The World Development Report 2009: Reshaping Economic Geography (World Bank, 2008) describes an estimated billion slum dwellers prevailing in the developing world’s cities—a reminder that cities are central to efforts in tackling poverty. The pervasive effects of poverty, illiteracy and mortality in urban slums have long been recognized (World Bank, 1979). However, the ongoing process of urbanization has put this reality into sharper focus; the share of the world’s poor inhabiting urban areas is expected to reach 50 percent by 2030 (Ravallion et al., 2007). United Nations Millennium Development Goal (MDG) 7 responds to this problem by calling for “Cities Without Slums,” and setting a target “by 2020, to have achieved a significant improvement in the lives of 100 million slum dwellers.” Yet the latest evidence suggests there are 100 million more slum dwellers than in 1990 as rapid urbanization offsets modest progress in improving the lives of those already in cities.
The World Development Report also identifies cities as being vital to economic growth. Cities are recognized for their capacity to provide scale economies, efficiencies in logistics and in the provision of public services, dense labor markets that foster training and skills acquisition, innovation and creativity, diversification of production, lower environmental footprint through densification, and ultimately greater freedom for the individuals who inhabit them. But cities do not provide these benefits automatically, or for free. City management is a complex undertaking of institutional development and governance, planning, partnerships and consultations with the myriad stakeholders within cities, and considerable amounts of financing. When this management is found wanting, the many benefits of cities are never fulfilled. Indeed cities may have an equal capacity to generate social problems as social benefits. Analysis of developing country cities indicates that neither policy frameworks nor infrastructural investments have kept up with urban growth, that the wrong choices with long-term consequences are being made, that lessons from city development are being ignored, and that as a result, cities are developing with problems ranging from corruption to a degraded environment (Cities Alliance, 2006).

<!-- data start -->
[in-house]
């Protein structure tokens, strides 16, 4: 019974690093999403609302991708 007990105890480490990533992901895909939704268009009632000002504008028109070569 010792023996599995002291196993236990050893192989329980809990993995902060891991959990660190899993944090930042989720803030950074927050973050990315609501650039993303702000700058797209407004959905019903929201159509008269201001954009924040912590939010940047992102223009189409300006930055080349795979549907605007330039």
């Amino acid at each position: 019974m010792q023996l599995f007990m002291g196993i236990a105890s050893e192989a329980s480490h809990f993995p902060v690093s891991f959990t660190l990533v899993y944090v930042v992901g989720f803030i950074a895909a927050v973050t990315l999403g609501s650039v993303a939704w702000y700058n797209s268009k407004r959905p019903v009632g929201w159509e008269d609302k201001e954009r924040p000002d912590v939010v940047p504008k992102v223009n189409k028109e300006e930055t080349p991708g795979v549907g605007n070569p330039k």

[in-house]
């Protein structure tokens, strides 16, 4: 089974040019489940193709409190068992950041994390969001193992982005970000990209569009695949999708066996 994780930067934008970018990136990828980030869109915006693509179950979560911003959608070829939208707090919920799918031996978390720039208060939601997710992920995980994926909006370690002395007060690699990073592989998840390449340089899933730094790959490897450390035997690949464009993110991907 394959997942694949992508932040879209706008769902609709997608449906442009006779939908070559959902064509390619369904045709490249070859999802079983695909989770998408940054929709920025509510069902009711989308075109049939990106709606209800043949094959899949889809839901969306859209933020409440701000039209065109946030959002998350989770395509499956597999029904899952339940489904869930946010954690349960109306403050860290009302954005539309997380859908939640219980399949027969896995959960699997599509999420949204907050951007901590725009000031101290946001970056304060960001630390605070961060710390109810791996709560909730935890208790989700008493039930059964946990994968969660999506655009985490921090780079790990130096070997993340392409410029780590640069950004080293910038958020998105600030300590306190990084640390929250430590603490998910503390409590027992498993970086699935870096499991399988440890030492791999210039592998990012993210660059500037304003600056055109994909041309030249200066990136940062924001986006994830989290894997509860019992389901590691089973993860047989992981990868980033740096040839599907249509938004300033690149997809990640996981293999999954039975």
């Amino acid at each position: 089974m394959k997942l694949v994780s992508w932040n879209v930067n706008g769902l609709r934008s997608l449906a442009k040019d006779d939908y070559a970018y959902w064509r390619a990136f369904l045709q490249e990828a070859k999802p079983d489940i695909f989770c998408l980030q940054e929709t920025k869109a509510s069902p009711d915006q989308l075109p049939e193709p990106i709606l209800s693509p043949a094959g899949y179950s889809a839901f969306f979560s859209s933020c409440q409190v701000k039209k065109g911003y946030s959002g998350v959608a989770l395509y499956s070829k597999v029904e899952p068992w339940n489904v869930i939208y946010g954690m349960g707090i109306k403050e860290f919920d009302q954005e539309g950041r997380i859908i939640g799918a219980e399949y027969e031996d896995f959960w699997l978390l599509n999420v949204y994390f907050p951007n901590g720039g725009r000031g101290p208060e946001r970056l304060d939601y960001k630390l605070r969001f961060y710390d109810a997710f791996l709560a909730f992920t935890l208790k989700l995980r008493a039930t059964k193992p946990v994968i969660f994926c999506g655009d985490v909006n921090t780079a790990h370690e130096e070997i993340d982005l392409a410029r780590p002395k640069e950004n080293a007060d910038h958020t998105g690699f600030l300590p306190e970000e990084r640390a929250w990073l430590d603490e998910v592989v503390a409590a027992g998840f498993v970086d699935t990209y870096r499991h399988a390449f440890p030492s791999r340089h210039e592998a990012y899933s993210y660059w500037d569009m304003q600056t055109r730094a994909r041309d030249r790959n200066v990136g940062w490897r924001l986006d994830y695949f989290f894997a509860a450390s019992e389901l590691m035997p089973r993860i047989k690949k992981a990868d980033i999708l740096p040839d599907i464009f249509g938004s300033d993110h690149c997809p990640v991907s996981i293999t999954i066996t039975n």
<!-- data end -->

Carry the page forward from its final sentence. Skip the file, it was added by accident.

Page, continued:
That cities can rightfully claim to provide a nexus between poverty and economic growth suggests that the urban development agenda would be a natural draw for the international development community. There is certainly widespread agreement about the need for action. There is advocacy on the modalities through which assistance can be made—namely via policy support and investments. There are a number of international organizations dedicated solely to promoting urban development. Yet to the contrary, there is a sense that urban development is losing priority for donors, that funding is declining, strategies are not acted upon, and that new approaches are needed (International Housing Coalition, 2008).
This paper reviews what has been happening with external assistance for urban development. First, the paper documents the stagnation in the share of aid going into urban projects and programs. It then documents what has been learned from experiences in urban aid and how strategies have evolved.
Next, the paper places urban development in the broader context of changes in the global aid architecture. It suggests that trends to improve aid effectiveness—a poverty focus, an aversion to risk, local ownership and managing for results—have tended to move in a different direction from the realities and constraints of urban interventions, making it harder for advocates of urban development to make their case heard. Donors who are trying to discipline their activities by applying broad principles of effective aid are likely to be put off supporting urban development by these apparent inconsistencies.
The opportunity for the urban sector appears to lie in its rich experiences with partnerships. The paper analyzes partnerships between donors and other stakeholders in urban interventions and suggests there could be considerable learning for the urban sector from past successes and failures. It puts forward an analytical framework to allow a comparison of different partnership approaches.
Lastly, the paper concludes with areas for research that need to be explored if urban development is to gain greater prominence in the international donor community.